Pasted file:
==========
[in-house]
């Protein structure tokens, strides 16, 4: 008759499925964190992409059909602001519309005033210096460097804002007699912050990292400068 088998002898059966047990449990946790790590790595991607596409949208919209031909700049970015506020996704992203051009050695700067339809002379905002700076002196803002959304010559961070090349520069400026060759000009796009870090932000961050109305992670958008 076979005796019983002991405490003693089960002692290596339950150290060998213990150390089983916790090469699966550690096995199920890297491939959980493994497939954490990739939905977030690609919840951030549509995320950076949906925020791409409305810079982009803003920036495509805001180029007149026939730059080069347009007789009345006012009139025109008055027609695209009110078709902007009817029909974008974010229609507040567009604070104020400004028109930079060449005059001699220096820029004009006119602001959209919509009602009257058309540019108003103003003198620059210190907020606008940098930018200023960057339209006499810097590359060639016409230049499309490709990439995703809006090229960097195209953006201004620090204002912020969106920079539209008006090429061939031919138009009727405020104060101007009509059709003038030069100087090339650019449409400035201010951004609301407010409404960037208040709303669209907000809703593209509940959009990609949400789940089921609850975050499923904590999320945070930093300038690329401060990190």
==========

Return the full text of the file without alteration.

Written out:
[in-house]
């Protein structure tokens, strides 16, 4: 008759499925964190992409059909602001519309005033210096460097804002007699912050990292400068 088998002898059966047990449990946790790590790595991607596409949208919209031909700049970015506020996704992203051009050695700067339809002379905002700076002196803002959304010559961070090349520069400026060759000009796009870090932000961050109305992670958008 076979005796019983002991405490003693089960002692290596339950150290060998213990150390089983916790090469699966550690096995199920890297491939959980493994497939954490990739939905977030690609919840951030549509995320950076949906925020791409409305810079982009803003920036495509805001180029007149026939730059080069347009007789009345006012009139025109008055027609695209009110078709902007009817029909974008974010229609507040567009604070104020400004028109930079060449005059001699220096820029004009006119602001959209919509009602009257058309540019108003103003003198620059210190907020606008940098930018200023960057339209006499810097590359060639016409230049499309490709990439995703809006090229960097195209953006201004620090204002912020969106920079539209008006090429061939031919138009009727405020104060101007009509059709003038030069100087090339650019449409400035201010951004609301407010409404960037208040709303669209907000809703593209509940959009990609949400789940089921609850975050499923904590999320945070930093300038690329401060990190």